Some of the scenes from its last storm this October were just as haunting. With the exception of Stefantyli, however, the island is, nevertheless, also well-known for its comebacks. Much like in Ropoto, nature seems to have overcome the efforts of man to build. Thus, Stefantyli now lies vacant. It can only be described as a ghost town in Greece filled with untold stories of the past.

Paleo Mavronoros in Epirus

The Pogoni municipality is part of the regional unit of Ioannina located within the administrative region of Epirus in northwestern Greece. Paleo Mavronoros is an abandoned mountain village in the regional unit of Ioannina. In Greek, the name means “the Black Mountain.”

Telling is that the first residents gave it that name. Evidently, the reason was its dark and gloomy atmosphere every time a storm hit or the weather turned for the worst.

Paleo Mavronoros is an abandoned village in Epirus, Greece
Paleo Mavronoros is an abandoned village in Epirus, Greece with a long history. Credit: Video screenshot/Up Drones

The fact that it was established as an escape route from Ottoman rule is also interesting. Their luck did not hold, nevertheless. In 1912, the town burned down after the Turks invaded it. Then, fifty years later, it burned down once more.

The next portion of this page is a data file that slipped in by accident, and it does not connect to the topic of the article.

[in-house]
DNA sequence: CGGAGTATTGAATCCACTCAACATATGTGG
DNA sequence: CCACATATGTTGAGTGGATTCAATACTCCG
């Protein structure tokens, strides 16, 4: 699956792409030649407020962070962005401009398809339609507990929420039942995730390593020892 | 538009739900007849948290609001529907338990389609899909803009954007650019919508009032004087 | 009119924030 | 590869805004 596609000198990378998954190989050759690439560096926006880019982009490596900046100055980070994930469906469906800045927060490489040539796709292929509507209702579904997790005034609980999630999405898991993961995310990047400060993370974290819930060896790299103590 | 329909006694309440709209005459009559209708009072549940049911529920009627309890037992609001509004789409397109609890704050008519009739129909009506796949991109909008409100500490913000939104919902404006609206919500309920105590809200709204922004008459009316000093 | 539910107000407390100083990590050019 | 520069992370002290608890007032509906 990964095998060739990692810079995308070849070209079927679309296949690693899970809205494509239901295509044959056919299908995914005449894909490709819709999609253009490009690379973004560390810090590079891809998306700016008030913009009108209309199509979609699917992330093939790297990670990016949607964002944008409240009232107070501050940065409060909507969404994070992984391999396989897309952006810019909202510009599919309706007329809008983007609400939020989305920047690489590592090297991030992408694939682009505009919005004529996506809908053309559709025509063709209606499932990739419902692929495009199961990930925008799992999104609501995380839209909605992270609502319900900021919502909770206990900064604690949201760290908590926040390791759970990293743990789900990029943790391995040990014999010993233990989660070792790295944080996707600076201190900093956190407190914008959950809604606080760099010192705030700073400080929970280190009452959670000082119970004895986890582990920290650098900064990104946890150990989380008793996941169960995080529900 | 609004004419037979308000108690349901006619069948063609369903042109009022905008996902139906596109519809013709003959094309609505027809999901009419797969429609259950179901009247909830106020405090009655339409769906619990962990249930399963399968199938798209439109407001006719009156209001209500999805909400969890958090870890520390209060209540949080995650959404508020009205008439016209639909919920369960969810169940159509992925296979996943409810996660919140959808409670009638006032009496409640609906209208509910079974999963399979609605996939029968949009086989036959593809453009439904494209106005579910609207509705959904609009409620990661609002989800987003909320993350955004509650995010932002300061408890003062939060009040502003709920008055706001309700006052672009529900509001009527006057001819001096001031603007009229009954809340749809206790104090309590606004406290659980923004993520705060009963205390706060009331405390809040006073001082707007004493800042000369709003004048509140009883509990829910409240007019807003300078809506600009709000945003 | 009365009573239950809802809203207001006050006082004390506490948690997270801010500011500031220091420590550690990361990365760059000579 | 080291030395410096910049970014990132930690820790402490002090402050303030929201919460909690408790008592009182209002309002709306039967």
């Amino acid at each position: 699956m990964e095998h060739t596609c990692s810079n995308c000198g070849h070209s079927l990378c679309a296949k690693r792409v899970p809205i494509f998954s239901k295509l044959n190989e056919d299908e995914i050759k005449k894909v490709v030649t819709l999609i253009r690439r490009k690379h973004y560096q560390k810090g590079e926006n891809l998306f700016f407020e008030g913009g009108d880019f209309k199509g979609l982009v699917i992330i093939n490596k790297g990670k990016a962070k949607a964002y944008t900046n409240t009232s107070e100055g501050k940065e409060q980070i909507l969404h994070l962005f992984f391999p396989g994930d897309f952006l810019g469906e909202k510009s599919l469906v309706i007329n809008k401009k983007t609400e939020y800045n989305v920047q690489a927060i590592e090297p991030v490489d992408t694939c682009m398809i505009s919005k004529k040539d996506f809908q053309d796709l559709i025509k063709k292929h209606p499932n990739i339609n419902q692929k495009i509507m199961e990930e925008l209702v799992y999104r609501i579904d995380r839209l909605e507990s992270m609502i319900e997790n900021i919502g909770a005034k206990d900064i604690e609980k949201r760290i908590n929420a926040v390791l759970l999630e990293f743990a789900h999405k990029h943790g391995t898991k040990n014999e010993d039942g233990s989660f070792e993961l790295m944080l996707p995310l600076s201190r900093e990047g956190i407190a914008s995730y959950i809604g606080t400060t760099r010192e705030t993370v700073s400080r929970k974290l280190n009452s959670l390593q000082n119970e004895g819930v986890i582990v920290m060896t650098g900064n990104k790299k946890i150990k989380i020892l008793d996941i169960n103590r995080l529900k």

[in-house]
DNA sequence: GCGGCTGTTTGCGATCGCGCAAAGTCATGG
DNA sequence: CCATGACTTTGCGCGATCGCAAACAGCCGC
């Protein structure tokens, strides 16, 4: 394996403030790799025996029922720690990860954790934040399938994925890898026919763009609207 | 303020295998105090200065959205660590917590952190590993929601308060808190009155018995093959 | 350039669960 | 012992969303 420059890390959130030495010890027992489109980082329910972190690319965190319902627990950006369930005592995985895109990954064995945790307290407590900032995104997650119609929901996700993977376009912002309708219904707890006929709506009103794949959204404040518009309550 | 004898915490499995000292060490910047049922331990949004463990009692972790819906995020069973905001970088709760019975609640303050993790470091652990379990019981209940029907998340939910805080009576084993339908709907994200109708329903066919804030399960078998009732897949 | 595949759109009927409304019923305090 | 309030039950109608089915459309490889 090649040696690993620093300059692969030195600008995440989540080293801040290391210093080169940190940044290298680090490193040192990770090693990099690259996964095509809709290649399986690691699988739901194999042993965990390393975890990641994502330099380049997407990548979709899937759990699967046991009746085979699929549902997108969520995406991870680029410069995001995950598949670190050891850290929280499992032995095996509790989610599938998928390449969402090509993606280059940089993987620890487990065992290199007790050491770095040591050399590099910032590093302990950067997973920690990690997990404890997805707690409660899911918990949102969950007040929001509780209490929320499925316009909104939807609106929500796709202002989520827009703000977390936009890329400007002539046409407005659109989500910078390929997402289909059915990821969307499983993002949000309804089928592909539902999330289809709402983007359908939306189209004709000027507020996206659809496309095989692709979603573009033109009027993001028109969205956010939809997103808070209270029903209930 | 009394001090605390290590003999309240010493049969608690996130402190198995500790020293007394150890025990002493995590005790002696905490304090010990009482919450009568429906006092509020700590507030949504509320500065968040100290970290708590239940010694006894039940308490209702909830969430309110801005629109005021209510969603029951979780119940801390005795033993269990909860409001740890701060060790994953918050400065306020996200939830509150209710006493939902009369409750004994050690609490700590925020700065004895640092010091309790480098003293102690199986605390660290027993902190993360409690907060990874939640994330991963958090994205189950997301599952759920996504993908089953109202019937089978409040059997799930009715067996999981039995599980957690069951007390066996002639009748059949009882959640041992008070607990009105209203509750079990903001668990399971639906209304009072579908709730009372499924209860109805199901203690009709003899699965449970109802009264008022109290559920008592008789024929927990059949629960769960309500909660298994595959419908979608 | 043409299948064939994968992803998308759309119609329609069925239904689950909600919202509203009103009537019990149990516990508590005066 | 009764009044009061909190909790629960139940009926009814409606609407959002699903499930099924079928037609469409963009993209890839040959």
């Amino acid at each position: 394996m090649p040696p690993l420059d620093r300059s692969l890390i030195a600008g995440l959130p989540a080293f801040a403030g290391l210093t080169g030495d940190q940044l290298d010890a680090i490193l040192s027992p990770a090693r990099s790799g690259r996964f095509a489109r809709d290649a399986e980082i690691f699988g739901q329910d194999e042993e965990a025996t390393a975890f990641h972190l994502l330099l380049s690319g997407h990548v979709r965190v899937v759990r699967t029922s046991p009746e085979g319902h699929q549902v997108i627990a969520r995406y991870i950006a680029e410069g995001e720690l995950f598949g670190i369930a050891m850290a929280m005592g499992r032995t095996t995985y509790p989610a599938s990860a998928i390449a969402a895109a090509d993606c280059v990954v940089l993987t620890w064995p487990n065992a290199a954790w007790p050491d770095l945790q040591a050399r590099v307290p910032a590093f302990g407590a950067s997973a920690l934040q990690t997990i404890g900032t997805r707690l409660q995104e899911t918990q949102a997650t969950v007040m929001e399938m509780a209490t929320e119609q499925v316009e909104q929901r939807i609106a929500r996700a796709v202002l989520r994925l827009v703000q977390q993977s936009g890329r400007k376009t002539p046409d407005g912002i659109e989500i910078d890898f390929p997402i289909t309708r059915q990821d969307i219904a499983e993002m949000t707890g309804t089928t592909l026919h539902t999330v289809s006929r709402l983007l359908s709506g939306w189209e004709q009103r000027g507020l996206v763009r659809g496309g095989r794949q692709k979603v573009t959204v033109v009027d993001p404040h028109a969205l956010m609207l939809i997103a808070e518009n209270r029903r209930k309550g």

The residents of Paleo Mavronoros rebuilt their city as best as they could. Yet, many eventually left for the greener pastures of urban cities. The last resident, it is said, left in 1964.

Greek haunted houses

Kontos Mansion in Ano Lehonia Pelion

The Kontos Mansion in Ano Letonia Pelion is supposedly a true house of horrors. The villa belonged to Nikolas Kontos, the Russian ambassador, who built it in 1900.

Urban legend has it, however, that the deaths of his children were strangely suspicious, as they were evidently killed by a lizard that fell into a container of milk. No one is certain whether or not this is true. Yet, the events cannot be denied.

The Nazis took over in 1941, and, during their time at the Kontos Mansion, tortured, maimed, and killed the Greek rebels of the country. Therefore, people now say that the souls of the dead still rest with the Kontos children. Furthermore, it is said that their silhouettes and cries of sorrow can be seen and heard at the mansion when one passes by late at night.